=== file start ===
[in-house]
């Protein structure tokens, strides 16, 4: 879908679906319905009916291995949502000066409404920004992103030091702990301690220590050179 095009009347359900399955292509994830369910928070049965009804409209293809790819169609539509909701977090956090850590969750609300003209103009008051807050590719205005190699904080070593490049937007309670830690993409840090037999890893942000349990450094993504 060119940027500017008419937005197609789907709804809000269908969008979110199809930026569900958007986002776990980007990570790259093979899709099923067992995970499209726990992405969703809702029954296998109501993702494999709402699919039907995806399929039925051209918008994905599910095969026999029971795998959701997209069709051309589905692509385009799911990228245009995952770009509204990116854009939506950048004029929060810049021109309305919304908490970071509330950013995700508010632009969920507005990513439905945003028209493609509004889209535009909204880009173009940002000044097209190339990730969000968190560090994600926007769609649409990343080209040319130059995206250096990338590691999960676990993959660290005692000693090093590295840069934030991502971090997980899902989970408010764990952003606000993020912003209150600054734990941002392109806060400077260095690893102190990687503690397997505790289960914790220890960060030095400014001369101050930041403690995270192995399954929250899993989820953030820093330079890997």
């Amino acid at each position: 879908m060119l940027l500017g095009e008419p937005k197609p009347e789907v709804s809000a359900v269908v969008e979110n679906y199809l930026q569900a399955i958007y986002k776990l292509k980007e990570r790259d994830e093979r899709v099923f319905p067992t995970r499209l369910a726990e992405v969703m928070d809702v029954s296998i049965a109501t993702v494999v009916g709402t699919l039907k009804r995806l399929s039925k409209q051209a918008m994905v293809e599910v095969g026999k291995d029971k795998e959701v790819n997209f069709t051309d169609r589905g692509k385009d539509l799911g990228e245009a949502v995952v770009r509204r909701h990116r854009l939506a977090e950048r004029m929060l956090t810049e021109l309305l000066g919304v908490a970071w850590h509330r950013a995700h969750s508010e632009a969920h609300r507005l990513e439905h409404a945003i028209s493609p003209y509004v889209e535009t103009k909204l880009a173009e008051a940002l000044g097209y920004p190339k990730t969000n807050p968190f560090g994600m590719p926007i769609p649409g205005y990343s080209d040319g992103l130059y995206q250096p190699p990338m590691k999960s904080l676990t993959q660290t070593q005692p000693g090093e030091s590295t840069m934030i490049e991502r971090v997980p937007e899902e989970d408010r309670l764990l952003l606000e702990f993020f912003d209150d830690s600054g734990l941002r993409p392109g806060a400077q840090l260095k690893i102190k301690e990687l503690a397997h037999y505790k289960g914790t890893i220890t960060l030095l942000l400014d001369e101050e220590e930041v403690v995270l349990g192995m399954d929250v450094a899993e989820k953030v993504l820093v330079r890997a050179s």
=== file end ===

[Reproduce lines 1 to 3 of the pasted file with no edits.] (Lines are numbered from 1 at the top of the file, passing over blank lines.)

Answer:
[in-house]
């Protein structure tokens, strides 16, 4: 879908679906319905009916291995949502000066409404920004992103030091702990301690220590050179 095009009347359900399955292509994830369910928070049965009804409209293809790819169609539509909701977090956090850590969750609300003209103009008051807050590719205005190699904080070593490049937007309670830690993409840090037999890893942000349990450094993504 060119940027500017008419937005197609789907709804809000269908969008979110199809930026569900958007986002776990980007990570790259093979899709099923067992995970499209726990992405969703809702029954296998109501993702494999709402699919039907995806399929039925051209918008994905599910095969026999029971795998959701997209069709051309589905692509385009799911990228245009995952770009509204990116854009939506950048004029929060810049021109309305919304908490970071509330950013995700508010632009969920507005990513439905945003028209493609509004889209535009909204880009173009940002000044097209190339990730969000968190560090994600926007769609649409990343080209040319130059995206250096990338590691999960676990993959660290005692000693090093590295840069934030991502971090997980899902989970408010764990952003606000993020912003209150600054734990941002392109806060400077260095690893102190990687503690397997505790289960914790220890960060030095400014001369101050930041403690995270192995399954929250899993989820953030820093330079890997």
């Amino acid at each position: 879908m060119l940027l500017g095009e008419p937005k197609p009347e789907v709804s809000a359900v269908v969008e979110n679906y199809l930026q569900a399955i958007y986002k776990l292509k980007e990570r790259d994830e093979r899709v099923f319905p067992t995970r499209l369910a726990e992405v969703m928070d809702v029954s296998i049965a109501t993702v494999v009916g709402t699919l039907k009804r995806l399929s039925k409209q051209a918008m994905v293809e599910v095969g026999k291995d029971k795998e959701v790819n997209f069709t051309d169609r589905g692509k385009d539509l799911g990228e245009a949502v995952v770009r509204r909701h990116r854009l939506a977090e950048r004029m929060l956090t810049e021109l309305l000066g919304v908490a970071w850590h509330r950013a995700h969750s508010e632009a969920h609300r507005l990513e439905h409404a945003i028209s493609p003209y509004v889209e535009t103009k909204l880009a173009e008051a940002l000044g097209y920004p190339k990730t969000n807050p968190f560090g994600m590719p926007i769609p649409g205005y990343s080209d040319g992103l130059y995206q250096p190699p990338m590691k999960s904080l676990t993959q660290t070593q005692p000693g090093e030091s590295t840069m934030i490049e991502r971090v997980p937007e899902e989970d408010r309670l764990l952003l606000e702990f993020f912003d209150d830690s600054g734990l941002r993409p392109g806060a400077q840090l260095k690893i102190k301690e990687l503690a397997h037999y505790k289960g914790t890893i220890t960060l030095l942000l400014d001369e101050e220590e930041v403690v995270l349990g192995m399954d929250v450094a899993e989820k953030v993504l820093v330079r890997a050179s």